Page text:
where dx1, dx2… are differentials of the coordinates, and where in general there are n2 products under the summation. Since this equation defines the infinitesimal interval, it must be invariant under all permissible transformations. … … … Thus in the familiar Euclidean instance, gij is unity when i equals j; it is zero when i does not equal j; and there are three dimensions. In Minkowski space, the gij is unity or zero as before, but there are four dimensions, and x4 equals ict. In the General Theory of Relativity, the coefficients are symmetrical, so that gij equals gji; and in the Generalized Theory of Gravitation, the coefficients are anti-symmetrical. [#77] [CWL 3, 146 -147/170-71] (Click here for previous “Single Paragraphs” or “Brief Items”)
As represented below in the Diagram of Rates of Flow, in Functional Macroeconomic Dynamics the “basic terms are defined by their functional relations.” The basic terms are precise analytical terms upon which a superstructure of explanatory relations can be constructed. Thus, the terms are of scientific and explanatory significance. (Continue reading)
Diagram of Rates of Flow
One cannot help but think that Bernard Lonergan had functional macroeconomic dynamics clearly in mind as he treated the intelligibility of world process in CWL 3, Insight: …, which is very much an implementation of the act of understanding of mathematicians and natural scientists. In his understanding of mathematics, the natural sciences, and the science of macroeconomics in particular, he grasped that the explanation of the dynamic concrete process is expressed by a mathematical conjunction of component abstract primary relativities with component concrete secondary determinations from the non-systematic manifold. And these secondary determinations, such as particular prices and quantities, are to be interpreted in the light of the significant, abstract, explanatory variables rather than in the obscurity of the IS-LM, and AD-AS models. (Continue reading)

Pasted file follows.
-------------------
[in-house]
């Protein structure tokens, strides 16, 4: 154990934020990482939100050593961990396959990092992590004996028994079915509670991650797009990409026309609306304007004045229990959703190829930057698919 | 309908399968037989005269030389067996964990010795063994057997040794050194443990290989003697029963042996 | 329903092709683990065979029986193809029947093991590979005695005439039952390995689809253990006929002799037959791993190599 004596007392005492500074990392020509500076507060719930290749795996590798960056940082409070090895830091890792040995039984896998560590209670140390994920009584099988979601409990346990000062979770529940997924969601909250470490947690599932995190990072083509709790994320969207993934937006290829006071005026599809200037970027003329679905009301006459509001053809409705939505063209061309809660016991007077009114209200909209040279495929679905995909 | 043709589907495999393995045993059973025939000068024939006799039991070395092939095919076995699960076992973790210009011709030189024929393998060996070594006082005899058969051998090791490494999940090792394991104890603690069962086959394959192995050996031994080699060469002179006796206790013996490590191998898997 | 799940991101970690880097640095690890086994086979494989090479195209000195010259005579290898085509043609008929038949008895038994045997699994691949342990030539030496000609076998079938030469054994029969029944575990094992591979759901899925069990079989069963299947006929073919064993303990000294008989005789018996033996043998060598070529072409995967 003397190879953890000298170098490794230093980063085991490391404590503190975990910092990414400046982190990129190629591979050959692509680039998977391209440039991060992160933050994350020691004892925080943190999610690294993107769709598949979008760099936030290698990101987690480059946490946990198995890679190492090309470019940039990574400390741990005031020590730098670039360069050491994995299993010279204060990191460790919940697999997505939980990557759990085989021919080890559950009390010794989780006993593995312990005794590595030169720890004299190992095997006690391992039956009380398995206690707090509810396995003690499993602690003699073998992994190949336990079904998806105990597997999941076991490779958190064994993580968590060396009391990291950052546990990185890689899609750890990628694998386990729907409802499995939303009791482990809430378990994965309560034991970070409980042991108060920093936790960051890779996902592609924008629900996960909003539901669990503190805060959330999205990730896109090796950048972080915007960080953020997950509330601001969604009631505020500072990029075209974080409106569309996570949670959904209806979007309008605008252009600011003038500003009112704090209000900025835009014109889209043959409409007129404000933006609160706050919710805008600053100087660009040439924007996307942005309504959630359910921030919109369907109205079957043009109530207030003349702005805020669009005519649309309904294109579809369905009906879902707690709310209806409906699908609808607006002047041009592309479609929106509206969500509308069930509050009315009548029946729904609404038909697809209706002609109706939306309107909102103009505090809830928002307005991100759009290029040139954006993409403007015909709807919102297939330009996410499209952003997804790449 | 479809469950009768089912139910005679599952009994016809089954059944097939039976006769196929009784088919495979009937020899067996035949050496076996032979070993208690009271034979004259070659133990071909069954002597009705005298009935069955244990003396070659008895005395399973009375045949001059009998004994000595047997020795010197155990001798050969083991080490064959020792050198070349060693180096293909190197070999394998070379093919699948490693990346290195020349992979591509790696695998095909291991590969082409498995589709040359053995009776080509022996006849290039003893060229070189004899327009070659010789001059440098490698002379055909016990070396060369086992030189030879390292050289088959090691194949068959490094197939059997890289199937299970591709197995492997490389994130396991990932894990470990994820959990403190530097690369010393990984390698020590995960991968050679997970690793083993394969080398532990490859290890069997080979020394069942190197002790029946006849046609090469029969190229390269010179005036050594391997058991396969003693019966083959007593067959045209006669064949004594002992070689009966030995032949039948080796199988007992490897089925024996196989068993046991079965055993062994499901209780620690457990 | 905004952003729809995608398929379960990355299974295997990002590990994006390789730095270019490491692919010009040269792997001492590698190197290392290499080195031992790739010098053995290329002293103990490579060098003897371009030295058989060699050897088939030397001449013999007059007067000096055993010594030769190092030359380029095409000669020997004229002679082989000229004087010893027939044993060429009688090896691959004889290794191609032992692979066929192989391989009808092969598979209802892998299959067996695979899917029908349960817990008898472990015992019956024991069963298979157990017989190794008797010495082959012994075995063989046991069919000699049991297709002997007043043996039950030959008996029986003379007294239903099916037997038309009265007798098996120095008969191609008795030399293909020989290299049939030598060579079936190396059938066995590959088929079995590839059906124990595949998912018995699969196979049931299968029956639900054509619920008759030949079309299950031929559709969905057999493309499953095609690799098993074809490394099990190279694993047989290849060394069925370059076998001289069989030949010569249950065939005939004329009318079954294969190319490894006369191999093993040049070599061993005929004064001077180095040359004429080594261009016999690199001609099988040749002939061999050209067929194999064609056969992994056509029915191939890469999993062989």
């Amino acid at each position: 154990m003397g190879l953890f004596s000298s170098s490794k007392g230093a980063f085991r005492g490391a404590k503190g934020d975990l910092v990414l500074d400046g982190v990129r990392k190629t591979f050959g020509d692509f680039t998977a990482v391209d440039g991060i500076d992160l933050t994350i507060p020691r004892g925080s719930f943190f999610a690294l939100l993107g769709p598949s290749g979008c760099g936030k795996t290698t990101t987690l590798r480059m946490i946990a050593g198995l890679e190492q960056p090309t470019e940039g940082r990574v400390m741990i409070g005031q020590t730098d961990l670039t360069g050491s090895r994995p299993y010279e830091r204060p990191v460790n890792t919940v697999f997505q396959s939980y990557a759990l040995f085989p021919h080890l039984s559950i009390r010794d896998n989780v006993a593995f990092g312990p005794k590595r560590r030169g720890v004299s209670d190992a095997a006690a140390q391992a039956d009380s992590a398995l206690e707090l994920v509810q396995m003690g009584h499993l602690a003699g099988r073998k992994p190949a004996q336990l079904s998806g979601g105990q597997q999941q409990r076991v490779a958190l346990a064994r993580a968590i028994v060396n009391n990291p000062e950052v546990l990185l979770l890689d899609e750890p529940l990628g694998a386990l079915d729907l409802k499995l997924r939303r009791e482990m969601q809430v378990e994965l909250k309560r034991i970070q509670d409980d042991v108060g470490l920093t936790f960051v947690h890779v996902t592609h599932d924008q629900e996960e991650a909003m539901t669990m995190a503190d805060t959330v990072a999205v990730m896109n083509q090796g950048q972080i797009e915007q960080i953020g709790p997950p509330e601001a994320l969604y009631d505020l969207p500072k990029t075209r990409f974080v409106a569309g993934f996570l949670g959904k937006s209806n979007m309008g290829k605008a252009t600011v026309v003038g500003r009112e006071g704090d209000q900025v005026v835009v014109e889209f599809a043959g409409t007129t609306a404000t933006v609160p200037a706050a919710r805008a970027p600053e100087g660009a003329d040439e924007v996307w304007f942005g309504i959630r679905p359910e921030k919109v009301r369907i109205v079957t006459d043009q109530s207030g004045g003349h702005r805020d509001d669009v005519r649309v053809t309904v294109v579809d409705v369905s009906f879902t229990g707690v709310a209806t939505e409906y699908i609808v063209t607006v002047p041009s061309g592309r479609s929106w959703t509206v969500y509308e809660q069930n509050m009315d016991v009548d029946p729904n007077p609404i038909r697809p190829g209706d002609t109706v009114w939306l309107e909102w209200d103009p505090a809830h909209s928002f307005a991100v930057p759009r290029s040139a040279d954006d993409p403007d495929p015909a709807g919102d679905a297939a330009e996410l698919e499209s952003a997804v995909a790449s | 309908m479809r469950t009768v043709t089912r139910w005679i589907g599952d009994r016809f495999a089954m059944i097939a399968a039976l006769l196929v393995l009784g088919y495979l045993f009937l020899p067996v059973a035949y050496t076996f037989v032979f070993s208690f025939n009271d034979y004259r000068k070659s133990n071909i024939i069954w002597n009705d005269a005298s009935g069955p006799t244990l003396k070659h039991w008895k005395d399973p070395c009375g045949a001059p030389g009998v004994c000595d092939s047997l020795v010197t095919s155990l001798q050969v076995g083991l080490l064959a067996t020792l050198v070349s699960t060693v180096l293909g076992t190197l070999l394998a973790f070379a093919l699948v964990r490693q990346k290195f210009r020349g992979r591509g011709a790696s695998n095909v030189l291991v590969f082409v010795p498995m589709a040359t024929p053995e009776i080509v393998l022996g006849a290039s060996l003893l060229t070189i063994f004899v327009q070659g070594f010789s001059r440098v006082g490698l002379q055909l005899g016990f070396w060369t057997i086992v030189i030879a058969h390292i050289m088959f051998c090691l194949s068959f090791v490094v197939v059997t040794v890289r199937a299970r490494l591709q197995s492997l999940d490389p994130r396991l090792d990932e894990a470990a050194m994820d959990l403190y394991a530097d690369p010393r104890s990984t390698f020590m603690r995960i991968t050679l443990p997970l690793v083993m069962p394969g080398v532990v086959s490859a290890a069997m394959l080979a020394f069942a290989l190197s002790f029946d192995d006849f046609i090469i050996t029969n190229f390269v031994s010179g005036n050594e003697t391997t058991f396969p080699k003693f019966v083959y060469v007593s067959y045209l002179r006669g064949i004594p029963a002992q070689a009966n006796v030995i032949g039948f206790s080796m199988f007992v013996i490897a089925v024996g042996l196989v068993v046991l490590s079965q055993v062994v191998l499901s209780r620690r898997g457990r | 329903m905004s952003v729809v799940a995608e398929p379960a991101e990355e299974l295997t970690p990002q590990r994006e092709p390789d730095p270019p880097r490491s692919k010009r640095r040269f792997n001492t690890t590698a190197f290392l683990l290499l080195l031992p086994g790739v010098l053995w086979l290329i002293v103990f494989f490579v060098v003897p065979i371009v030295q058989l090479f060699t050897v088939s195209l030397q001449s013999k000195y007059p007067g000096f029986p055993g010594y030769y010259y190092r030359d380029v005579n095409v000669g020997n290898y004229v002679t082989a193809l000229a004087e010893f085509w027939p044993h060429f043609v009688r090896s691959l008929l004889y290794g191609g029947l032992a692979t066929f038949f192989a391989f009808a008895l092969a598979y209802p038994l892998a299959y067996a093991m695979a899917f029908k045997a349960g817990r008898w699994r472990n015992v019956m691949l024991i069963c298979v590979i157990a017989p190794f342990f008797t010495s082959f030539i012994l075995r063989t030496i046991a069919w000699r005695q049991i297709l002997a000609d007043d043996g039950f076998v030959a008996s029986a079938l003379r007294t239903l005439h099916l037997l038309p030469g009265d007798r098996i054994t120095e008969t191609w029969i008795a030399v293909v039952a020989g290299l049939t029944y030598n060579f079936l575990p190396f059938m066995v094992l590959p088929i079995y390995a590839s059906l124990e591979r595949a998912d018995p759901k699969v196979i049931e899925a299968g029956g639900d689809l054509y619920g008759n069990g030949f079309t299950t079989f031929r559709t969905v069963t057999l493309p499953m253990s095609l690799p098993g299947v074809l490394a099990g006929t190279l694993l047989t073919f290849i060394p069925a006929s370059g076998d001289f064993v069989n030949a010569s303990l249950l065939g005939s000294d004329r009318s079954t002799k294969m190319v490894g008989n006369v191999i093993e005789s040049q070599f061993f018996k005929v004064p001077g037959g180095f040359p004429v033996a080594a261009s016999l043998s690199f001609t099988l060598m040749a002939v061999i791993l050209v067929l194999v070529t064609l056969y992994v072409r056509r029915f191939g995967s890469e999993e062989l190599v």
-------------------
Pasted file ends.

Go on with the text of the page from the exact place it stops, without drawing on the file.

Our references in this section are [Burley, 1992-2] and [Burley and Csapo, 1992-1].